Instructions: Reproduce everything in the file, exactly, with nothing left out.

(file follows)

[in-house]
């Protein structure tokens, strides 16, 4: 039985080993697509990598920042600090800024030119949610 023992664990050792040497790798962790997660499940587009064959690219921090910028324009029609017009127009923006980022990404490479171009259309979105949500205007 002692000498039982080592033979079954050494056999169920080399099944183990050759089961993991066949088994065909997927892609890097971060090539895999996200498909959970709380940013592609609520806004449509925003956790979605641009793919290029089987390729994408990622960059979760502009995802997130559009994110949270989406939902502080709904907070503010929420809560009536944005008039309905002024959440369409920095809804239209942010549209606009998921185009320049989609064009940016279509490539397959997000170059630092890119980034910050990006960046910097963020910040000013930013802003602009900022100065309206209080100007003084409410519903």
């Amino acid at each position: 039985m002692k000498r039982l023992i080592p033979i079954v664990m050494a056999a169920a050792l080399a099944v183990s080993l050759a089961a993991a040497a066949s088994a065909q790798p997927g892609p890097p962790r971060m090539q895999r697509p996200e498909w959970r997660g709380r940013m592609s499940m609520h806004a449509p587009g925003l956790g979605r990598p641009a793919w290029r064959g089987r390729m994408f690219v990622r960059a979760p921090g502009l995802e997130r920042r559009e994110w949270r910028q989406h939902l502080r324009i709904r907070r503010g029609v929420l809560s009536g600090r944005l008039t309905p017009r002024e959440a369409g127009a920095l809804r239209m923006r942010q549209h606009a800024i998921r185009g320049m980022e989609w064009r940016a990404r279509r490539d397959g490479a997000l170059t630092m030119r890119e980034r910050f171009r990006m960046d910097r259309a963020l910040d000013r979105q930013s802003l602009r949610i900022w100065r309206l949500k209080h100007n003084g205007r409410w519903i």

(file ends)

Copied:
[in-house]
């Protein structure tokens, strides 16, 4: 039985080993697509990598920042600090800024030119949610 023992664990050792040497790798962790997660499940587009064959690219921090910028324009029609017009127009923006980022990404490479171009259309979105949500205007 002692000498039982080592033979079954050494056999169920080399099944183990050759089961993991066949088994065909997927892609890097971060090539895999996200498909959970709380940013592609609520806004449509925003956790979605641009793919290029089987390729994408990622960059979760502009995802997130559009994110949270989406939902502080709904907070503010929420809560009536944005008039309905002024959440369409920095809804239209942010549209606009998921185009320049989609064009940016279509490539397959997000170059630092890119980034910050990006960046910097963020910040000013930013802003602009900022100065309206209080100007003084409410519903």
């Amino acid at each position: 039985m002692k000498r039982l023992i080592p033979i079954v664990m050494a056999a169920a050792l080399a099944v183990s080993l050759a089961a993991a040497a066949s088994a065909q790798p997927g892609p890097p962790r971060m090539q895999r697509p996200e498909w959970r997660g709380r940013m592609s499940m609520h806004a449509p587009g925003l956790g979605r990598p641009a793919w290029r064959g089987r390729m994408f690219v990622r960059a979760p921090g502009l995802e997130r920042r559009e994110w949270r910028q989406h939902l502080r324009i709904r907070r503010g029609v929420l809560s009536g600090r944005l008039t309905p017009r002024e959440a369409g127009a920095l809804r239209m923006r942010q549209h606009a800024i998921r185009g320049m980022e989609w064009r940016a990404r279509r490539d397959g490479a997000l170059t630092m030119r890119e980034r910050f171009r990006m960046d910097r259309a963020l910040d000013r979105q930013s802003l602009r949610i900022w100065r309206l949500k209080h100007n003084g205007r409410w519903i």